I know you’ve all been anxiously awaiting the recap of my first Horse show of the year (okay, well at least my mom is), and I’m sorry to have kept you waiting so long. At first, I wanted to pretend that the show hadn’t happened at all… but I eventually came around and begrudgingly began to see the positive takeaways. This show took me quite a while to process, which is part of the reason why this post took so incredibly long to write. Of course, once I sat down to actually write it turned into quite the saga (so now you a two-fer!).
Due to schedule changes, my divisions ran Thursday and Friday this year (instead of over the weekend). Luckily, I was able to finagle a flex schedule with work, so I didn’t have to take 2.5 vacation days for each show this year. Figuring out how to be available for emergencies and horse show at the same time was the first sticky spot of this show, and will take some more work.
Regardless, the horses hauled up Wednesday afternoon and worried about some incoming weather, we got on and schooled right away. Miles seemed pretty calm upon arrival and was much better on the lunge line than I expected for not having been off the farm in six months. The rings were set differently than we had originally been told… but it worked out fine. We schooled all the jumps and Miles didn’t look at a thing. The lines were set long, so I wasn’t sure we’d get the correct number of strides, but I kept my leg on and Miles marched right around perfectly. Schooling was short and sweet!
Show Day 1
Thursday was our first day of showing, and we were slated to show in the early afternoon. It was overcast and drizzling all morning, so of course by the time it was our turn to ride, it was raining. I’ve never shown Miles in the rain, but we soldiered on. We warmed up okay, although Miles was tiny bit looky – probably because I didn’t lunge him – which is unusual for him. They’d changed around some of the fences, which made me a tiny bit nervous as well.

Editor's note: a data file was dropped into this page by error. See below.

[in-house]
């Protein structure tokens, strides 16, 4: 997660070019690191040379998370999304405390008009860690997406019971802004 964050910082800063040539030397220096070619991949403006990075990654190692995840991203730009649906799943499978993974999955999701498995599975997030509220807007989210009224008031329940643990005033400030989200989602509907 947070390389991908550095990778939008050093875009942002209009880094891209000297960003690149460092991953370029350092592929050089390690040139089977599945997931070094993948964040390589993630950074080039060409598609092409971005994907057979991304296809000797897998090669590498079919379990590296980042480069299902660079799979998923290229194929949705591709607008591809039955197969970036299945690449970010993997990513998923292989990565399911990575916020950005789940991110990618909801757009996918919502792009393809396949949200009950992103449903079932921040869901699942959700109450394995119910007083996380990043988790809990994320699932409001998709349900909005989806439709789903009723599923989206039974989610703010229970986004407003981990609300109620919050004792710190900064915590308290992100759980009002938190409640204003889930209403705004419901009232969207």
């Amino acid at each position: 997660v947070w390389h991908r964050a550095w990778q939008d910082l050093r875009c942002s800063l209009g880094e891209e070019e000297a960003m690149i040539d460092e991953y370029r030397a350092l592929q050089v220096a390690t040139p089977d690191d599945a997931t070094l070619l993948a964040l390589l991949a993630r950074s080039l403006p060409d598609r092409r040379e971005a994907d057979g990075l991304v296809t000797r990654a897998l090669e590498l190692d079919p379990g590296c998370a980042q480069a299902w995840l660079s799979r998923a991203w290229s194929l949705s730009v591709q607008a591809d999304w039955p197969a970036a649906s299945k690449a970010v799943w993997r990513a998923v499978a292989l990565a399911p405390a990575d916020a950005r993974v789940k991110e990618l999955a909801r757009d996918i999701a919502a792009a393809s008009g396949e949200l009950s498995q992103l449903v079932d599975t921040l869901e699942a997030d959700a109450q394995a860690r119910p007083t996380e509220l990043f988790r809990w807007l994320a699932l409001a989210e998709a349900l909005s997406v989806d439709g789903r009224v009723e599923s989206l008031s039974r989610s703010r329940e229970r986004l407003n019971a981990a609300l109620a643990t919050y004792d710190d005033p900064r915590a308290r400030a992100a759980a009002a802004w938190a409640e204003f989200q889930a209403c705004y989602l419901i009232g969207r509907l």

Anyways, our first two classes were over fences in the 2’6” Non-Professional Hunters. We went in and jumped the first jump (a friendly vertical) and went on to a long-run to a single oxer on the quarter line. I didn’t see a distance, Miles was looking at the fountain next to the ring, and I picked him to a super short chip. He jumped the jump, but jumped WAY up so I got jumped out of the tack and promptly rolled over his shoulder and into the dirt.
No one was hurt, except my pride, so I dusted myself off, got back on in the schooling ring and jumped a jump and then headed back into the ring. Unfortunately as soon as I picked up the canter, the skies let loose and it really started raining. We made it over the first fence, but Miles refused the second (the first jump in a line). I was a bit surprised – Miles doesn’t really stop very often – so we re-approached the line and got through. The fourth jump was the dreaded oxer, and he refused twice resulting in our elimination. Looking back, I think what happened was a confluence of events. It was raining, which threw both of us off a little bit, I wasn’t confident and therefore I wasn’t helping Miles.
At this point, I was a mess – I knew that everything that had happened was entirely my fault, but I just couldn’t muster the strength and confidence I needed. My trainer spoke with another pro who was at the ring, and she graciously agreed to get on Miles and ride him in our two remaining classes (2’6” Low Thoroughbred Hunters).
This is where I need to pause and quickly state how overwhelmingly grateful I am to my trainer, who called in favors to get this done for me, and for the pro who agreed to show a horse whom she’d never sat on before in the pouring rain. For the record, she rode him beautifully – did the add stride in the first round but felt comfortable enough to open him up in the second round. He was very well-behaved for her, although she did say he peaked at the oxer on the quarter line which at least meant I wasn’t totally crazy.
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